Live and love your passion as an educator! There will always be ups and downs. You might not think you have done all that you can do, but when you look back, you will know in your heart that you have made a lasting impact on the lives of students.

Maria Taravella

Middle School teacher Maria Taravella has devoted 45 years of her life to inspiring a passion and appreciation for the Spanish language and culture in students, developing their global citizenship and intercultural understanding. Taravella has felt a strong love for teaching for as long as she can remember. Eager to have a classroom and students of her own, she arranged a large blackboard and desks in the basement of her home where she instructed imaginary students at the age of eight. The encouragement and mentorship she received from passionate educators, including her aunt, as she navigated her way through school drove her to follow her dream of becoming a teacher. 

Influenced by her childhood educators and learning experiences, Taravella fosters a comfortable and inclusive classroom environment, balancing structure and flexibility to meet student needs. Apart from her role as a world language teacher, Taravella also serves as an advisor for the National Junior Honor Society (NJHS) at NSU University School. Currently, she is working with seventh and eighth grade NJHS members on making care packages, which include hand-written messages of thanks, for service members who are stationed out of the country through the nonprofit organization Operation Shoebox. She is also a member of the Florida Foreign Language Association. 

Taravella is most proud of raising a daughter who, too, has decided to dedicate her life to educating future generations. She will always cherish the memory of witnessing the first group of students she taught at USchool graduate as she cheered them on alongside their families.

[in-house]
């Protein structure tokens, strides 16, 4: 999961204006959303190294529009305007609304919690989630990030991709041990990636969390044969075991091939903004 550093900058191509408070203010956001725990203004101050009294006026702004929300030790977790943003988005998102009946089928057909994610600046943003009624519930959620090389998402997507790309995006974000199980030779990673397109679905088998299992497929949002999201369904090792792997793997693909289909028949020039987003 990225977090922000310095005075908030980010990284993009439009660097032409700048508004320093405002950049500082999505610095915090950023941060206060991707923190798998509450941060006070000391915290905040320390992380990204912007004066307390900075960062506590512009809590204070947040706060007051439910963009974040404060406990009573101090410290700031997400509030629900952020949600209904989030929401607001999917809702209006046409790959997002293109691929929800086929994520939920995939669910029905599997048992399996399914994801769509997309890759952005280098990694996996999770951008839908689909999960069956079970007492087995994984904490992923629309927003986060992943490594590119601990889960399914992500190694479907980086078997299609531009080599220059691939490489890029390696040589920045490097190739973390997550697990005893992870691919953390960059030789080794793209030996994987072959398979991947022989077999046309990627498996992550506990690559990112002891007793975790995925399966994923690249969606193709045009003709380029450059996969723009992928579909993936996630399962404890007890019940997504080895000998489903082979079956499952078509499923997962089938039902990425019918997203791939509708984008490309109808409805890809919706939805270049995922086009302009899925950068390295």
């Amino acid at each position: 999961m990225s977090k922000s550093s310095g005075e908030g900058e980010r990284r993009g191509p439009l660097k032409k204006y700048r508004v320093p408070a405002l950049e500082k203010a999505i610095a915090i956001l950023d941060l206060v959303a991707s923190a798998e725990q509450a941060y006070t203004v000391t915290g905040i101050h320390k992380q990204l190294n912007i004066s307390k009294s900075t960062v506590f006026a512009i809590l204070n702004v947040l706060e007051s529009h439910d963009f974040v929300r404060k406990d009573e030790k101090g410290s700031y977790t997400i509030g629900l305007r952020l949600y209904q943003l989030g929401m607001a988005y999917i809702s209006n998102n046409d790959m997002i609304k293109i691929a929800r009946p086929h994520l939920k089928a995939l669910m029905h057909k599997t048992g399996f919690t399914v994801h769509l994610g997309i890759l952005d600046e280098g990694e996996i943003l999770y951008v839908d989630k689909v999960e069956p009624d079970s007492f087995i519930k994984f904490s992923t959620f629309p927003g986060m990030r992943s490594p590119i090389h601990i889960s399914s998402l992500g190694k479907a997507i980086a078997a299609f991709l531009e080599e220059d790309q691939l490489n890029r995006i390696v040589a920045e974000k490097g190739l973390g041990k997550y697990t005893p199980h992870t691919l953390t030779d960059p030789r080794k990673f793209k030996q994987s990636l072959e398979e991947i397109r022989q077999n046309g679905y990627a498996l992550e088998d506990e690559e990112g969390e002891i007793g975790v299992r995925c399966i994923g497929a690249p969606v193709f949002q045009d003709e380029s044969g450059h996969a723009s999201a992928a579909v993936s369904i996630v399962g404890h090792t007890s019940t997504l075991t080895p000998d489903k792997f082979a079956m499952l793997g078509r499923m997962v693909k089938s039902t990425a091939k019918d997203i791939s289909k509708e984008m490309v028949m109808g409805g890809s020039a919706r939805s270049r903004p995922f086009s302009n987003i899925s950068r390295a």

Q&A with Taravella: 

What are some ways you instill a love of learning in your students?  

I get to know my students, their interests, and what makes them special. When possible, I design projects that allow them to be creative and include the things they love. I embed interdisciplinary skills that combine with their study of the target language to further extend learning and enhance their engagement and success.  

How has being a teacher impacted or changed your life?  

Constantly adding to my repertoire of teacher tools has made me a lifelong learner. Working with the students has kept me young.  

What is your favorite thing about teaching at NSU University School?  

Having come from a county public school, the latest technological innovations were, at times, slow to be integrated into the curriculum and routine teaching activities. As a 21st century educator, USchool has given me the opportunity to update and maintain the technological skills needed to meet the needs of 21st century students.  

What do you think makes our students at NSU University School stand out from the rest?   

Having access to experiential learning opportunities enables students at USchool to follow their passions and develop their skills. Students who are undecided about a career path are inspired to explore different paths with the wide selection of programs offered.  

What are some words of wisdom you would share with future educators?  

Teaching is not a job that you can leave behind every evening. It is a vocation that requires patience, flexibility, and a love of young people above and beyond curricular intelligence. In this role, be ready to be a parent, counselor, doctor, cheerleader, actor, and chief negotiator. Otherwise, it is a wild ride for only the brave and a bottomless source of unbelievable material for that retirement book most teachers say that they will write.